``What needs to be learned [about this facility] is that this project is not a fluke but the beginning of a major trend,'' says Scott Sklar, executive director of SEIA, a trade group. ``The US will begin seeing these plants multiplying in New Mexico, Arizona, Nevada, Texas, and California.''
``Luz has been the firm that has taken the state-of-the-art technology, pushed it, applied it, taken corporate risks,'' adds Robert San Martin, deputy assistant secretary for renewable energy at the Department of Energy. ``It is very clear that this is the cutting edge.''
Spurred by anxiety over acid rain and global warming caused in part by burning fossil fuels to produce electric power, at least four major bills are working their way through Congress with measures aimed at harnessing the sun's cleaner energy. Among them, the National Energy Policy Act of 1989 calls for relaxation of current restrictions on the size of solar plants and significant sums for research and development. The bill has 30 cosponsors and broad bipartisan support.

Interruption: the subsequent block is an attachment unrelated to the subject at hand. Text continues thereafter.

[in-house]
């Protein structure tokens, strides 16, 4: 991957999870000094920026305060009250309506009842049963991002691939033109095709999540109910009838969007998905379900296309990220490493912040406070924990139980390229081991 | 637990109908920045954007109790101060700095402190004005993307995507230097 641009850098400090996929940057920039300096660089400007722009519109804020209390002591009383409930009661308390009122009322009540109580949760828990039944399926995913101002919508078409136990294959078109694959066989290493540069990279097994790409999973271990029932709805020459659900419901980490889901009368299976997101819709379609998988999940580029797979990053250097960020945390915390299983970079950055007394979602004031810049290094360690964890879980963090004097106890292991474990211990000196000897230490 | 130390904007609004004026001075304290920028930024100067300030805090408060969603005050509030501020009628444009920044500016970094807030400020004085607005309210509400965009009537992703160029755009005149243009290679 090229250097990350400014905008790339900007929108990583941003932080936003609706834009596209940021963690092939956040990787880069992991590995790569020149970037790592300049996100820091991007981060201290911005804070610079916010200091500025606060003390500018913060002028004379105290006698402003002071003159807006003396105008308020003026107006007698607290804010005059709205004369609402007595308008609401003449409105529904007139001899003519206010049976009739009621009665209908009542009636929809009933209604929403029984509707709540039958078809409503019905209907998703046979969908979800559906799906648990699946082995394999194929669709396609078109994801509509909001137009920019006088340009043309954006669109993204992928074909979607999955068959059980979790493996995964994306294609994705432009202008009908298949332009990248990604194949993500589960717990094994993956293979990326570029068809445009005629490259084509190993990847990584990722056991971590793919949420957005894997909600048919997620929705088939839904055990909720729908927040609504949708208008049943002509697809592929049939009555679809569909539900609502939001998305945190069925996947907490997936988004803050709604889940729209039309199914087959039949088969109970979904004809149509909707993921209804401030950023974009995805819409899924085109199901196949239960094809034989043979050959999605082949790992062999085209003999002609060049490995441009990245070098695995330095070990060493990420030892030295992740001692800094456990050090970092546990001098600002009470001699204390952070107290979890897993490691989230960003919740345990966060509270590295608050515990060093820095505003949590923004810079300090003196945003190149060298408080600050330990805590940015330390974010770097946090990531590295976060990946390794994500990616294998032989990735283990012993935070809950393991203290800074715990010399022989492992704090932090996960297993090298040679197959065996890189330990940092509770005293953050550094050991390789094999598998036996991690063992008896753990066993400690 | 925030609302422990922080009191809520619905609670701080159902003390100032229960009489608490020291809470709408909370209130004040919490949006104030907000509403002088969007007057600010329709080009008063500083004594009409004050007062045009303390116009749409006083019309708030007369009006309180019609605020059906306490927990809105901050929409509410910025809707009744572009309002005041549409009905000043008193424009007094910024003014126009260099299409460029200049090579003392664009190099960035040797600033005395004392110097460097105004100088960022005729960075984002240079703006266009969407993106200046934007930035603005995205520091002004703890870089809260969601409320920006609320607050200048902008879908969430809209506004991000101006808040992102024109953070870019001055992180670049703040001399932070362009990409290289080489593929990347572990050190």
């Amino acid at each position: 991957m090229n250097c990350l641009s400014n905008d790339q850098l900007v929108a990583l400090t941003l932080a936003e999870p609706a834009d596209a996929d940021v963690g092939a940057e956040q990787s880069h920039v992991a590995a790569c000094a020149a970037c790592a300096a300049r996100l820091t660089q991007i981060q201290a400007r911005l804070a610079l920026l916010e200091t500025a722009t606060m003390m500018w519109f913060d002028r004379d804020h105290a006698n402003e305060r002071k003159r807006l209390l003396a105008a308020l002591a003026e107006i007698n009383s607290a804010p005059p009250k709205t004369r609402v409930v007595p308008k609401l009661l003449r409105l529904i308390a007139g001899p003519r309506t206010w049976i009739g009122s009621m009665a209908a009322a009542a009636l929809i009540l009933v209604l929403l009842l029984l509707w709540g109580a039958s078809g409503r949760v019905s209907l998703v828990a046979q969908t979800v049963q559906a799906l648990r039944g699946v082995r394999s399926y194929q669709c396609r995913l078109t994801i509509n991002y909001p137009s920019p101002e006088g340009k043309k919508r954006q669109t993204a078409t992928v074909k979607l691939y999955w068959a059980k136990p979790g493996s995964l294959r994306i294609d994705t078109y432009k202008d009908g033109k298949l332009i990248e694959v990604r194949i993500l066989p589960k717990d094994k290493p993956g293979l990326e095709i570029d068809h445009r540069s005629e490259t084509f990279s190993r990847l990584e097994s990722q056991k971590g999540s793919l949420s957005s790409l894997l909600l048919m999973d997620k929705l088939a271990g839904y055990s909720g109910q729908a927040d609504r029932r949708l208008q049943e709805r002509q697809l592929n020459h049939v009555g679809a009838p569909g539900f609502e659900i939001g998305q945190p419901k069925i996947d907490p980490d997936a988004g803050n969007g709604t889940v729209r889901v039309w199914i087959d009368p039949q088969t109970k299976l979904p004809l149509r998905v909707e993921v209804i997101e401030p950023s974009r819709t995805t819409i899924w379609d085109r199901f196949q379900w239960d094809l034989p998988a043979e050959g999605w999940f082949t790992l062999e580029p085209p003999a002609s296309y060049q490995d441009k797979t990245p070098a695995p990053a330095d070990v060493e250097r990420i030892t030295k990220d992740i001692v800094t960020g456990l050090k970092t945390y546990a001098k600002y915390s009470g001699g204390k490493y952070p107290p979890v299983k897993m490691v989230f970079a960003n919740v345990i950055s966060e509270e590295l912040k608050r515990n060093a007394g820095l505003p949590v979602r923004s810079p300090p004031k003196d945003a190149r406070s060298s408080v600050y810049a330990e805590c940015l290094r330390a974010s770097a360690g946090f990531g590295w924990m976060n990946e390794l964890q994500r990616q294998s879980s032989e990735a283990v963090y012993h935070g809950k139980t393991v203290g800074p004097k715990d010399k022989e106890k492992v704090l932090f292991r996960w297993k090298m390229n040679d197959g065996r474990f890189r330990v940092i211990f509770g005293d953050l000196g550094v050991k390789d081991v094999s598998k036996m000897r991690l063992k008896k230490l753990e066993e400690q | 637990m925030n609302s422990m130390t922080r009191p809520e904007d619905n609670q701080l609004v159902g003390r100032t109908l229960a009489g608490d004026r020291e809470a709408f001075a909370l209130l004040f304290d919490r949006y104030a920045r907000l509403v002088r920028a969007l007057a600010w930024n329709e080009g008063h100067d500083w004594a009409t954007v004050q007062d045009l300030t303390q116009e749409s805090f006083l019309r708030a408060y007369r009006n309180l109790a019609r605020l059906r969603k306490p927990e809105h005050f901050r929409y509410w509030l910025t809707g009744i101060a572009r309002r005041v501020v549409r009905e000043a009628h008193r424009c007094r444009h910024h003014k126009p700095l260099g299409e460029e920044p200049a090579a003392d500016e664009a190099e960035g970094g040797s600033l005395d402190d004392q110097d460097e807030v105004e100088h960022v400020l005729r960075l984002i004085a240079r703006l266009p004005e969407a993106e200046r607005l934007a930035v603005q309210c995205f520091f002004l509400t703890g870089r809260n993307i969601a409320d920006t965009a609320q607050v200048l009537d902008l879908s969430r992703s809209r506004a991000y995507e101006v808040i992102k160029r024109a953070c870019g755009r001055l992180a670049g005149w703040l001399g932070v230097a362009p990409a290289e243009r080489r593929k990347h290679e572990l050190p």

``It's time to look once again at renewable, nonpolluting sources of energy,'' says Sen. Timothy Wirth (D) of Colorado, whose Senate Energy and Natural Resources Committee held congressional hearings in Los Angeles last month on both the greenhouse effect and the problems of smog in the Los Angeles Basin. To attract attention back to solar, Mr. Wirth trotted out some Hollywood celebrities - Dennis Weaver, Morgan Fairchild, and others - to the Luz site for a live press conference for radio and television stations across the West.